04 January 2010

Rooftop Vegetable Plots

Excerpt from
Hunter-Gathering, 18 December 2009

'...The Urban garden is nothing new, although the emphasis may have changed slightly from attractive blooms and exotic plants to more practical items for the plate, high rise gardening has been going on for centuries and even formed one of the seven wonders of the world: the Hanging Gardens of Babylon.

Nebuchadnezzar had the gardens commissioned as a present to his wife, The ancient ruins of this city are believed to be 50 miles South west of Baghdad. The gardens were planted with all manner of green things from the known world which, unlike Saddam Hussein, King Neb had managed to conquer.

Rooftop vegetable plots are becoming the latest fad for those imprisoned in the city. Most urbanites want to till their limited outdoor space and flex their green fingers, especially the termites of the foodie class, who couldn’t possibly uphold their status without growing something. But, far from being passing phase, this chapter of the urban dwelling manual isn’t just being bookmarked…it’s being rewritten.

With over 6000 acres of uncultivated window space in London alone and 80% of the capital’s food coming from abroad, its time for Londoner’s to step up their game. Boris is all over it, and has already begun poking the green finger at the biggest waste of money since Richard Branson decided to fly paying punters into space. Yes, the 2012 Olympics committee are getting a thorough fisting from the mayor in a bid to turn the capital’s rooftops green.

But why should it just be for the Olympics? Why the sudden 21st century ‘Dig for Victory” campaign? In 1943, allotments produced half of Britain’s fruit and vegetables, when did we become so lazy? Today, there is certainly a positive shift towards the ‘grow your own’ way of thinking, allotment waiting lists are about 10 years long and schemes such as ‘Landshare’ developed by Hugh and his merry band of River Cottagers have helped the nation grow back their lust for getting grubby in the garden.

Boris’s push for a greener, more sustainable London skyline is a move in the right direction. Harrods have even created a bespoke service offering teams of experts to come to a rooftop near you and set up a vegetable patch starting from £1000…if you're that serious about growing vegetables, you might as well do it yourself!

Roof top gardening in a city makes sense, especially with the volume of precipitation in this country, the water can be collected and fed directly to the plants and the amount of carbon dioxide given off down below coupled with the maximum amount of sunlight found at the top of tall buildings can only help feed photosynthesis: an equation for happy plant growth.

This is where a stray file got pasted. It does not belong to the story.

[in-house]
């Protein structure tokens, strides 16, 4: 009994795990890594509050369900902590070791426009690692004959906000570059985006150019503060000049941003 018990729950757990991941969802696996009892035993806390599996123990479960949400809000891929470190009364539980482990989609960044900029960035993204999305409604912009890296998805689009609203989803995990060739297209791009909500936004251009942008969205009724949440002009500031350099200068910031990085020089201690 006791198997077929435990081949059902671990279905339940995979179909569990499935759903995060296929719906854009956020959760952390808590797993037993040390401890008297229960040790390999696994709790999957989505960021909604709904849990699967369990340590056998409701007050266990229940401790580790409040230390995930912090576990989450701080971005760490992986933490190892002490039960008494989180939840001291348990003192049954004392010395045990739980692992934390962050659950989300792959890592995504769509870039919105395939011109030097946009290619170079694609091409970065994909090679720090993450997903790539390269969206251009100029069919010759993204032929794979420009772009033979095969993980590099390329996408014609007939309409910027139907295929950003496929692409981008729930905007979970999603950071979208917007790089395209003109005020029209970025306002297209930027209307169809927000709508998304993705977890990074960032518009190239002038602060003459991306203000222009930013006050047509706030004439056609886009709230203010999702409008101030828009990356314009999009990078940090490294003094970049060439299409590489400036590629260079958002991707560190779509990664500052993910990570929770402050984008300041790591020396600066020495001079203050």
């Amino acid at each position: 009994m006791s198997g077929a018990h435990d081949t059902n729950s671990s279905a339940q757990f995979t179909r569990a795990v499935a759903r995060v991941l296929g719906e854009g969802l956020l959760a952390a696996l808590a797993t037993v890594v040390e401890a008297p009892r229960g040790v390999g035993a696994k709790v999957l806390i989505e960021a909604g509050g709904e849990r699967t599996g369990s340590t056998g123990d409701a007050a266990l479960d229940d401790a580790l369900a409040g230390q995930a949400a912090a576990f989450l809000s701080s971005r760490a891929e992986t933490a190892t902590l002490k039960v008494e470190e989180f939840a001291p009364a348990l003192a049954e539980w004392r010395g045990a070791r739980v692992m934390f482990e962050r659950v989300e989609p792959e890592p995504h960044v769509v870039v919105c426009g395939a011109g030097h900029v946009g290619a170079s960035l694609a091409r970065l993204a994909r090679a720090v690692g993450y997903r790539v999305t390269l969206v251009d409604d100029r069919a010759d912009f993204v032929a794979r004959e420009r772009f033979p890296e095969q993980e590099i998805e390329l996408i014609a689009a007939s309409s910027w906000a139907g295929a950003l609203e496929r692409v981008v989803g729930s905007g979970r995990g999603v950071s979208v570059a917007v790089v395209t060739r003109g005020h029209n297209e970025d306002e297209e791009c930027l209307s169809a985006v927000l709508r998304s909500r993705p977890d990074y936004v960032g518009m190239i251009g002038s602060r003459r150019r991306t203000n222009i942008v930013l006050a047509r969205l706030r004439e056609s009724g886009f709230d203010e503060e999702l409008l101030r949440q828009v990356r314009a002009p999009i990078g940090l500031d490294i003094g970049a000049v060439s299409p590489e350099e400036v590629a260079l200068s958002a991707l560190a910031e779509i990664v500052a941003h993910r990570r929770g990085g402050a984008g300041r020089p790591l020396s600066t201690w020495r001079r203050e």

In New York they have gone as far as keeping chickens and bees on some rooftop plots, this really is small-holding in the sky. I wouldn’t have thought it safe myself, but then again if they have flamingos at Kensington Roof Gardens…

Rooftop farming is very popular in the US: New York, Chicago and San Francisco are all getting involved with the utilisation of empty high rise space. In Philadelphia the Four Seasons Hotel has opened up its own high rise plot to help supplement their kitchen with a series of raised beds, this not only provides the guests with fresh, local food, but saves money in the long run, regardless of how gimmicky the scheme seems...

I think it would be great if more office blocks in London could open up their roofs for vegetable plots, especially for their desk bound work force. How good would it be if you could go up to the roof at lunch with a bowl, a fork and bottle of light dressing and get stuck in to some freshly picked greens?

One of the Kitchens I used to work in was at Fidelity, the investment bankers. They had an enormous building and some handy chefs, if only they could have gone ahead and used a fraction of the millions they make a year to create a high rise plot, they would be on the road to self-sufficiency, be able to brag about it to their clients and at the very least: let the chefs escape the heat of the kitchen from time to time to get supplies.

Not only would a push towards rooftop plots be beneficial to our well being and create some good food and pleasant places to be, it would also reduce a hefty carbon footprint something which, according to statistics, London needs to recognize…

For further reading here is a couple of useful links: The Rooftop Vegetable source and probably the best resource of all: City farmer.'

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